Game of Thrones: Season 2, Episode 1–The North Remembers


“There’s a king in every corner now.”


After Mad Men last week comes the return of another much-anticipated, highly acclaimed show – HBO’s Game of Thrones, based on George RR Martin’s massive, convoluted fantasy series A Song of Ice and Fire, is back. It’s got a lot to live up to; its first season was widely touted as the latest contender in legitimising genre television as serious drama, after the likes of Battlestar Galactica and The Walking Dead.

HBO is used to critical acclaim and viewer respect, but I wonder if even they were quite prepared for the smash hit of Game of Thrones’ first season. Fantasy is generally the most looked down on of genres, after even science fiction and horror. The problem really is that JRR Tolkien set the standard with Lord of the Rings, and so many fantasy novels written after that are perceived as pale imitations. Cheap fantasy B-movies (often made by Italians) compounded the problem, with the genre becoming disparagingly known as ‘sword and sorcery’.

I have to admit, I felt much the same. I tuned in to the first episode of Game of Thrones expecting little, and having not read a fantasy novel for years, for exactly these reasons. Ten gripping, complex and violent episodes later, I picked up Martin’s books and devoured all five within a space of months. The TV series is a very faithful adaptation, as the books (at least the early ones) come fully formed as thrilling stories of political intrigue, backstabbing and internecine warfare.

Significantly, the overtly fantastic elements are used very sparingly. There is magic, but not much. There are dragons, but they don’t even hatch until the climax of the first season. And the dead walk, which is a signifier of the real danger hanging over the inhabitants of Westeros – but not often. Instead, the story focuses much more on the feuding Houses of Westeros, in their struggle to gain the upper hand and win outright rule of the country’s Seven Kingdoms. It’s heavily influenced by the English Wars of the Roses – the leading Houses even have names reminiscent of that struggle’s combatants. The more sympathetic, aggressively northern ones are the Starks (York), and the sneering, coldhearted rich southerners are the Lannisters (Lancaster).

The season 2 opener has a lot to catch up on, establishing where all the major players are now after the tumultuous events of season 1, and introducing a few new ones along the way. This opening episode manages that surprisingly well. We get to see what’s happening with almost every main character, along with introducing the oft-heard of but never seen brother of dead king Robert, Stannis Baratheon – technically the true heir to the throne.

Queen Cersei’s incestuous son Joffrey is still ruling at King’s Landing, his capricious madness an uncontrollable factor in her Machiavellian schemes. His hostage bride-to-be Sansa Stark is already learning how best to deal with his unpredictable cruelty, manipulating him into sparing hopeless chubby knight Ser Dontos, who he was about to have killed on a whim. Cersei, used to having control over her spoiled son, has not learned the lesson so well; slapping him for impudence, she’s genuinely frightened as he coldly reminds her that he could have her executed for it. Jack Gleeson is a really nasty piece of work as young Joffrey, with the impulsive nastiness of a Caligula in training.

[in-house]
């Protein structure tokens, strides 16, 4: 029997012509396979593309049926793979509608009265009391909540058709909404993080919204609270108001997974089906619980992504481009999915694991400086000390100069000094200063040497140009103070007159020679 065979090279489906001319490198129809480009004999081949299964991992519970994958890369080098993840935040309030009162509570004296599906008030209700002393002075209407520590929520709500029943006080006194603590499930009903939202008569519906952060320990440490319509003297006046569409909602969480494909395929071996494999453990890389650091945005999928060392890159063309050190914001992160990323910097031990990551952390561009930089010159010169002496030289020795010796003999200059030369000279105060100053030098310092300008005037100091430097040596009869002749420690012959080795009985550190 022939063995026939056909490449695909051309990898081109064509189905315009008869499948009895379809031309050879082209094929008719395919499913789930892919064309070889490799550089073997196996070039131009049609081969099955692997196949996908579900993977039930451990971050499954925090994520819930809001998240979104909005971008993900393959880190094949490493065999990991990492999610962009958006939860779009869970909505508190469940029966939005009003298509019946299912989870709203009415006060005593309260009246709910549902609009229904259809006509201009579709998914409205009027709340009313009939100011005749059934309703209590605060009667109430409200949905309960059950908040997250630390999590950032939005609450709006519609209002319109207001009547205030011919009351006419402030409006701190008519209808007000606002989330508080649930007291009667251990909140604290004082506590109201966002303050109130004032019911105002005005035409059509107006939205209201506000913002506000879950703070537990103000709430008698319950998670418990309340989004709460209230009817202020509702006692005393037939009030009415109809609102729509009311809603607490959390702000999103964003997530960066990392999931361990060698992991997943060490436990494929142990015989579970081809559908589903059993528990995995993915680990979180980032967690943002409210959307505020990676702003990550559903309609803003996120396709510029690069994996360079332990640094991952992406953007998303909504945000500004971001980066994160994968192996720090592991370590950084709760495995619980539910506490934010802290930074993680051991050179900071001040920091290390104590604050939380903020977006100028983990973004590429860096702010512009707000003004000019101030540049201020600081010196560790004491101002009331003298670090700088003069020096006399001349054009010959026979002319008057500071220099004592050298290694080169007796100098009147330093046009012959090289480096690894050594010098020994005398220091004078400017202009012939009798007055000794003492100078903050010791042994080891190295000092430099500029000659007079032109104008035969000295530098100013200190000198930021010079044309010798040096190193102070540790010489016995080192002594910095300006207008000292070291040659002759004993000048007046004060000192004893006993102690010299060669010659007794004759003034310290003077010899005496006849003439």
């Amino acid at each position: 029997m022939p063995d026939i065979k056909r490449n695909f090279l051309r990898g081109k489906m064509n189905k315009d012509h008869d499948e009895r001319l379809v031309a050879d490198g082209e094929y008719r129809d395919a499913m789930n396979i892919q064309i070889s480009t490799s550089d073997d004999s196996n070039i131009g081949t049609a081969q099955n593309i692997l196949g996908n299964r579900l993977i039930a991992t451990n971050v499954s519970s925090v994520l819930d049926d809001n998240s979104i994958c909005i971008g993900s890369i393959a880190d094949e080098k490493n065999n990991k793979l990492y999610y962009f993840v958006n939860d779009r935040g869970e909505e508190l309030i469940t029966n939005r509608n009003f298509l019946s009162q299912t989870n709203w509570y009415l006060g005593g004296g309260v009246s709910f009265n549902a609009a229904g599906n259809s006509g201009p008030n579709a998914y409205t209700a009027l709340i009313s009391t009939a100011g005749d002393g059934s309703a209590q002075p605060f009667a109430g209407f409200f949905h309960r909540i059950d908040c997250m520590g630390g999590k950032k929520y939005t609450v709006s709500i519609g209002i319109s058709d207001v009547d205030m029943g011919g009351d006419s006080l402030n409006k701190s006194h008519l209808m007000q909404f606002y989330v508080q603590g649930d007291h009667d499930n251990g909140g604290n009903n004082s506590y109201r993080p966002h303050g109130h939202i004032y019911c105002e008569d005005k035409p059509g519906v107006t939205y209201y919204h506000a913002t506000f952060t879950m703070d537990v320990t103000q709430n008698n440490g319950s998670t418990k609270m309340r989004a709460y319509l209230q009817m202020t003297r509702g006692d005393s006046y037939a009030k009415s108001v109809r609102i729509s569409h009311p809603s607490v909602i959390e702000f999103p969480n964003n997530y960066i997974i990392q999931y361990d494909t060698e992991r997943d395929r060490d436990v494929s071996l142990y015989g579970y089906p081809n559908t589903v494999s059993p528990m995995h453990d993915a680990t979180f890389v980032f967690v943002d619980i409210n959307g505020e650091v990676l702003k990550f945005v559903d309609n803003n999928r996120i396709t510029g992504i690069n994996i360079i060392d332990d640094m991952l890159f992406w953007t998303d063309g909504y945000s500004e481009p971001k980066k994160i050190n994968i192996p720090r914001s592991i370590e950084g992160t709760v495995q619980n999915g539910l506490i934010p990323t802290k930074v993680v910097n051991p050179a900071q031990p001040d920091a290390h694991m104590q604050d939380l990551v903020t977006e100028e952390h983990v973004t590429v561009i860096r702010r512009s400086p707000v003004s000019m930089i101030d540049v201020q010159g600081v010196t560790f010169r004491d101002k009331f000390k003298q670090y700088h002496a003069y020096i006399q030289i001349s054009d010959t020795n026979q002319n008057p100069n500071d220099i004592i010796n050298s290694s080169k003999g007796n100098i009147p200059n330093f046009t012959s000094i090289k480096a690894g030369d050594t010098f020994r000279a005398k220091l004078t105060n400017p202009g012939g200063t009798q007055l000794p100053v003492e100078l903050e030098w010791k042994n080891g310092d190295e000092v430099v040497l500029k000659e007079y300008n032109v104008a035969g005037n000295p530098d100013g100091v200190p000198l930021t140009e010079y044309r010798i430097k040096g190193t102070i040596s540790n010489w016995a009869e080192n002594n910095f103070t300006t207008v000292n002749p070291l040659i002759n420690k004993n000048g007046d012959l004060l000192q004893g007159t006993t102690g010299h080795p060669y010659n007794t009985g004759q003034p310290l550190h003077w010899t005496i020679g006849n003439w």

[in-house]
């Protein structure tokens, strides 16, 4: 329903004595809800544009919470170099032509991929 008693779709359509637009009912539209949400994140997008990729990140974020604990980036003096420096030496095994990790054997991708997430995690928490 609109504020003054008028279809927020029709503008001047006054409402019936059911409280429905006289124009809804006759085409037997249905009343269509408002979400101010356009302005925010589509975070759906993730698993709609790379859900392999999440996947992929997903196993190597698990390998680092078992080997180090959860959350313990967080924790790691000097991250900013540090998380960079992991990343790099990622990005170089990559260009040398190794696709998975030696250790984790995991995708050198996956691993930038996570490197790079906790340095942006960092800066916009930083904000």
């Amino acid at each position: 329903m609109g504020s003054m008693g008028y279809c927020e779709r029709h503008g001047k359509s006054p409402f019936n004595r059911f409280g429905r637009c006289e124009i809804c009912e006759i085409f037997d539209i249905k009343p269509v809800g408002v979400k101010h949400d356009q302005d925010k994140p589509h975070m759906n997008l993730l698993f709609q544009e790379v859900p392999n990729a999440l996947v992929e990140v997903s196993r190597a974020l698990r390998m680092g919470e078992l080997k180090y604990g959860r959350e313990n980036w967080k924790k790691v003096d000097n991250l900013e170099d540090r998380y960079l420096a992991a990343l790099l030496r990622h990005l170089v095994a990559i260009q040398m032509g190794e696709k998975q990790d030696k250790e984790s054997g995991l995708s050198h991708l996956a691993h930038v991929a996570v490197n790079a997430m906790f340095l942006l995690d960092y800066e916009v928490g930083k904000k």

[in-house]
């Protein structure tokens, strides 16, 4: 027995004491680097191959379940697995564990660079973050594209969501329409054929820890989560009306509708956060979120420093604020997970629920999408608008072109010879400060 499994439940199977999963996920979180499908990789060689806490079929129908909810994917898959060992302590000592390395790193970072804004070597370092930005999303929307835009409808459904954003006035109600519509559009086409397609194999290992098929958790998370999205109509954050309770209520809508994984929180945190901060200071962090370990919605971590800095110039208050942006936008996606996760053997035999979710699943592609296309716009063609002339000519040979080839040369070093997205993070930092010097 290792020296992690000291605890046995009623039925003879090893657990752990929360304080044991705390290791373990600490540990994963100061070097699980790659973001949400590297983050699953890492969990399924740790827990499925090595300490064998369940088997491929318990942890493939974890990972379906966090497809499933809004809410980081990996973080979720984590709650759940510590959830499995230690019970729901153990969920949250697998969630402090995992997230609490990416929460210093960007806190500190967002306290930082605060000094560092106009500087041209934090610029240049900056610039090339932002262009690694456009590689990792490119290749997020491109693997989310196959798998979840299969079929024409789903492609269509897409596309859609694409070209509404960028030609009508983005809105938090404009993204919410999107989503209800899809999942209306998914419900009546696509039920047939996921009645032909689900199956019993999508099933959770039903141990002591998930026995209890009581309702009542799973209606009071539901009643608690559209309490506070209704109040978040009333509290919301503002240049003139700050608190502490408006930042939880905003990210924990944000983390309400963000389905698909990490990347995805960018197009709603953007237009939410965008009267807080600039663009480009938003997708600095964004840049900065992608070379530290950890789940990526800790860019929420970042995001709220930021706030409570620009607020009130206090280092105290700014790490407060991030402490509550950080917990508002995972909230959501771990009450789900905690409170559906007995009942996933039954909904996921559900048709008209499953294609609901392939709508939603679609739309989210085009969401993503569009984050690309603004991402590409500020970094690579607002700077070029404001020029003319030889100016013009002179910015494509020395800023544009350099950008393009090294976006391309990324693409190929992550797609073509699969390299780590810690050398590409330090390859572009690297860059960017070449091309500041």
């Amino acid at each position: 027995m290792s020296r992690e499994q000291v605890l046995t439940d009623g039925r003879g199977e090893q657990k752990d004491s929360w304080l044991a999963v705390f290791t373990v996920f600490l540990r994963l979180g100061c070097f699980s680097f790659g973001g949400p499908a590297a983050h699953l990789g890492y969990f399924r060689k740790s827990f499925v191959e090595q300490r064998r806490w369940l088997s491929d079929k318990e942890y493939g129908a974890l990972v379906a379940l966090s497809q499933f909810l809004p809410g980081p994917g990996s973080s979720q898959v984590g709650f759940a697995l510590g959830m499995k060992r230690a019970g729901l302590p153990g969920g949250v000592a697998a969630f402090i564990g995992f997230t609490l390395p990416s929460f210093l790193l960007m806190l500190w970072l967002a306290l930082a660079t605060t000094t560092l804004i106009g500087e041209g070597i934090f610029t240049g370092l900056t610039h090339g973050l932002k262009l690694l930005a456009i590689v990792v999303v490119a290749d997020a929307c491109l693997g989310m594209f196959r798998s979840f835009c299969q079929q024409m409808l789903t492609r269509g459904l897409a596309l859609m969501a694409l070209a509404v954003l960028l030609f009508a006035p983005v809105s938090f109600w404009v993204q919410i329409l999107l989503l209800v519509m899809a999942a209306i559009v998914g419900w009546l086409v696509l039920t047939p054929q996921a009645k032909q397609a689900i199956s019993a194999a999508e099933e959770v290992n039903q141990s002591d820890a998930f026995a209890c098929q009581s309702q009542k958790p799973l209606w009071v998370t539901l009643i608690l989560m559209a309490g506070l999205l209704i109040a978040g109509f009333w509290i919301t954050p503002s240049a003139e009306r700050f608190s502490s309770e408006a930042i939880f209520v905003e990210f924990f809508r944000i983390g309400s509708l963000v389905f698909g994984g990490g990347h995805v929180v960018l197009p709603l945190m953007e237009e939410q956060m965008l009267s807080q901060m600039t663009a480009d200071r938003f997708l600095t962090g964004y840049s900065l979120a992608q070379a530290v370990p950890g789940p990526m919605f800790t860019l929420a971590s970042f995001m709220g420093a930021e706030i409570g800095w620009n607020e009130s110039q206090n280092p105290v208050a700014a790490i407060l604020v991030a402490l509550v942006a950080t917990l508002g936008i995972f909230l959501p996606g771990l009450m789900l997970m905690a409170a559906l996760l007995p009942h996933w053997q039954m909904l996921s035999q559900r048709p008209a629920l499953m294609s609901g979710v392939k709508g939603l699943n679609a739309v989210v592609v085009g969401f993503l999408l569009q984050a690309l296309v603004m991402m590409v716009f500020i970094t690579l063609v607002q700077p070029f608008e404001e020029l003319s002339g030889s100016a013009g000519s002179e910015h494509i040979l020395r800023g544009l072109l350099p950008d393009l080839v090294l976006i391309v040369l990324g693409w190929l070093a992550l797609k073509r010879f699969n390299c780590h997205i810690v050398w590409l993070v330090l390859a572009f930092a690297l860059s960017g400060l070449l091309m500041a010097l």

Thankfully, his uncle Tyrion has turned up at King’s Landing to deputise as Hand of the King in his father Tywin’s absence, and may be able to keep Joffrey in line. Instantly the fan favourite after season 1, Peter Dinklage is still superb as Tyrion, and gets rather more screen time this week than a lot of others. His dry, barbed wit is still very much in evidence, never more so than in the Small Council scene as he takes his place with his outraged sister, Cersei.

In the North, Robb Stark is still waging war for northern independence, with Cersei’s brother (and lover) Jaime as his captive. Obviously heir to the same dry wit as Tyrion, Nikolaj Coster-Waldau continues to make Jaime an intriguing character, and more sympathetic than the standard villain. He’s actually rather more interesting than the conventionally heroic Robb, though Richard Madden is certainly very nice to look at. Robb’s direwolf has grown too; after criticisms that the direwolves in season 1 looked a bit too much like cuddly dogs, this time we see a genuinely huge beastie menace Jaime. It’s presumably a product of the same very impressive CG that realises so many of the series’ settings, but it’s so well done you could really believe it’s actually there.

More CG is to be found across the Narrow Sea, where last Targaryen (and another claimant to the throne of Westeros) Daenerys is trekking across the desert with her newly-hatched dragons. Again, the dragons are used sparingly, in fact we only see one of the three, perched cutely on Daenerys’ shoulder before being locked in a little cage.

What remains of Dany’s Dothraki tribe are struggling through the Red Waste, a parched piece of desert with seemingly no end (actually Malta). As she sends her riders off to search for some sign of life, she reaffirms her friendship with exiled knight Ser Jorah. Seemingly hard to connect to the events across the sea in the first season, this narrative thread is one of my favourites. As a little-experienced actor, Emilia Clarke is stunning as Daenerys, and Iain Glen is reliably good as Jorah. I was a little sad, therefore, that this plot strand only got one scene this week; but with so much to cram in, it’s hardly surprising that some characters get little more than a cursory nod.